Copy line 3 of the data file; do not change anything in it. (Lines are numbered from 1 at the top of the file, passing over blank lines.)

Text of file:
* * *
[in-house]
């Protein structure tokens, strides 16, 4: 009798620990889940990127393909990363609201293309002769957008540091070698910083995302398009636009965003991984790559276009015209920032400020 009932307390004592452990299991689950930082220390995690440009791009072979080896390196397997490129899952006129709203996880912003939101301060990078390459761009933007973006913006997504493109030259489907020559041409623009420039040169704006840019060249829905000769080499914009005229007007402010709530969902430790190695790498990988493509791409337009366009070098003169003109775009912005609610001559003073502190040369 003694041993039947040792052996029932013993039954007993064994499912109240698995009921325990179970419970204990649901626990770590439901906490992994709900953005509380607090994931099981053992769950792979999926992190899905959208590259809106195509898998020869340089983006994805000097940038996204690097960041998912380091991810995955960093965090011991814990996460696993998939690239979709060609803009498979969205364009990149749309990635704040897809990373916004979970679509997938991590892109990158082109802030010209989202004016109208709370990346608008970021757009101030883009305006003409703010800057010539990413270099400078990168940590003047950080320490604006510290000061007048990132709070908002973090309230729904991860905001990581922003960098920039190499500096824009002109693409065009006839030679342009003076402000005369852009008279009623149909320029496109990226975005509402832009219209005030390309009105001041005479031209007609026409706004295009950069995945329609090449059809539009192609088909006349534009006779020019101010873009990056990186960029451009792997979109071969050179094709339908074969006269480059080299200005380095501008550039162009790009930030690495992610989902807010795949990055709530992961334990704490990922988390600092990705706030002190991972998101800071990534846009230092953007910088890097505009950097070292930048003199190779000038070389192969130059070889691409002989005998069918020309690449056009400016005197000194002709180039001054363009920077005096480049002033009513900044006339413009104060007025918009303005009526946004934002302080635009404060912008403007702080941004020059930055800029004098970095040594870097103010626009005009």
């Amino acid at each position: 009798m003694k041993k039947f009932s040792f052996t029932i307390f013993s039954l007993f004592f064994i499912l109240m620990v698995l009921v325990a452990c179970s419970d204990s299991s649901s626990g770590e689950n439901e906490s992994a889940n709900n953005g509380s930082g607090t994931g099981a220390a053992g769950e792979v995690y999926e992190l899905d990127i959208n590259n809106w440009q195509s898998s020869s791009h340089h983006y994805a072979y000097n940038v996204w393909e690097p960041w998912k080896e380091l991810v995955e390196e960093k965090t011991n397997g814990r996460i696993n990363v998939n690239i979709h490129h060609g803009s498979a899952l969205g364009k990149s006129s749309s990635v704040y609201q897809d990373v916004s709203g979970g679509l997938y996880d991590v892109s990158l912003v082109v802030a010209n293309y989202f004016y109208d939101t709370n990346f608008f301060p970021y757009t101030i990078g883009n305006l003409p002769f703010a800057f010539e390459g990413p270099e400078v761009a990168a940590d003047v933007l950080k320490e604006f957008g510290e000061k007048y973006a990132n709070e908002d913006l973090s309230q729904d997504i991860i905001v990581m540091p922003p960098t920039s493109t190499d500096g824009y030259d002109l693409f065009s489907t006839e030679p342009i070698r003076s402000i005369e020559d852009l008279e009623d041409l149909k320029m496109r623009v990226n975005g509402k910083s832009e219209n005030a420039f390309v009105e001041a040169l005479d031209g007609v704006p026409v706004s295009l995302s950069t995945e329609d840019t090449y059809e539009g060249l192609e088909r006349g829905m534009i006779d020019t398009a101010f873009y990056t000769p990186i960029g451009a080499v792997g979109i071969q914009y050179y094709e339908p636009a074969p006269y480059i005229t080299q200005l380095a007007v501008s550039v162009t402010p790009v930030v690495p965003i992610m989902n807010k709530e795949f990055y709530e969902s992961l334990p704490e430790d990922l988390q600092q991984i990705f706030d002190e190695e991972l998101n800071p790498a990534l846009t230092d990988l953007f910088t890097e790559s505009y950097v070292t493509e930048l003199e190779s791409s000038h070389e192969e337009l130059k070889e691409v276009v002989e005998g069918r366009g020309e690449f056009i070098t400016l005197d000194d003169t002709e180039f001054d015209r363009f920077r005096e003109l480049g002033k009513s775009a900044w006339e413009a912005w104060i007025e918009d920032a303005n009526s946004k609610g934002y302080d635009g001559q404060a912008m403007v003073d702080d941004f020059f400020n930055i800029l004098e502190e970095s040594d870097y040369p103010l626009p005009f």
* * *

């Amino acid at each position: 009798m003694k041993k039947f009932s040792f052996t029932i307390f013993s039954l007993f004592f064994i499912l109240m620990v698995l009921v325990a452990c179970s419970d204990s299991s649901s626990g770590e689950n439901e906490s992994a889940n709900n953005g509380s930082g607090t994931g099981a220390a053992g769950e792979v995690y999926e992190l899905d990127i959208n590259n809106w440009q195509s898998s020869s791009h340089h983006y994805a072979y000097n940038v996204w393909e690097p960041w998912k080896e380091l991810v995955e390196e960093k965090t011991n397997g814990r996460i696993n990363v998939n690239i979709h490129h060609g803009s498979a899952l969205g364009k990149s006129s749309s990635v704040y609201q897809d990373v916004s709203g979970g679509l997938y996880d991590v892109s990158l912003v082109v802030a010209n293309y989202f004016y109208d939101t709370n990346f608008f301060p970021y757009t101030i990078g883009n305006l003409p002769f703010a800057f010539e390459g990413p270099e400078v761009a990168a940590d003047v933007l950080k320490e604006f957008g510290e000061k007048y973006a990132n709070e908002d913006l973090s309230q729904d997504i991860i905001v990581m540091p922003p960098t920039s493109t190499d500096g824009y030259d002109l693409f065009s489907t006839e030679p342009i070698r003076s402000i005369e020559d852009l008279e009623d041409l149909k320029m496109r623009v990226n975005g509402k910083s832009e219209n005030a420039f390309v009105e001041a040169l005479d031209g007609v704006p026409v706004s295009l995302s950069t995945e329609d840019t090449y059809e539009g060249l192609e088909r006349g829905m534009i006779d020019t398009a101010f873009y990056t000769p990186i960029g451009a080499v792997g979109i071969q914009y050179y094709e339908p636009a074969p006269y480059i005229t080299q200005l380095a007007v501008s550039v162009t402010p790009v930030v690495p965003i992610m989902n807010k709530e795949f990055y709530e969902s992961l334990p704490e430790d990922l988390q600092q991984i990705f706030d002190e190695e991972l998101n800071p790498a990534l846009t230092d990988l953007f910088t890097e790559s505009y950097v070292t493509e930048l003199e190779s791409s000038h070389e192969e337009l130059k070889e691409v276009v002989e005998g069918r366009g020309e690449f056009i070098t400016l005197d000194d003169t002709e180039f001054d015209r363009f920077r005096e003109l480049g002033k009513s775009a900044w006339e413009a912005w104060i007025e918009d920032a303005n009526s946004k609610g934002y302080d635009g001559q404060a912008m403007v003073d702080d941004f020059f400020n930055i800029l004098e502190e970095s040594d870097y040369p103010l626009p005009f």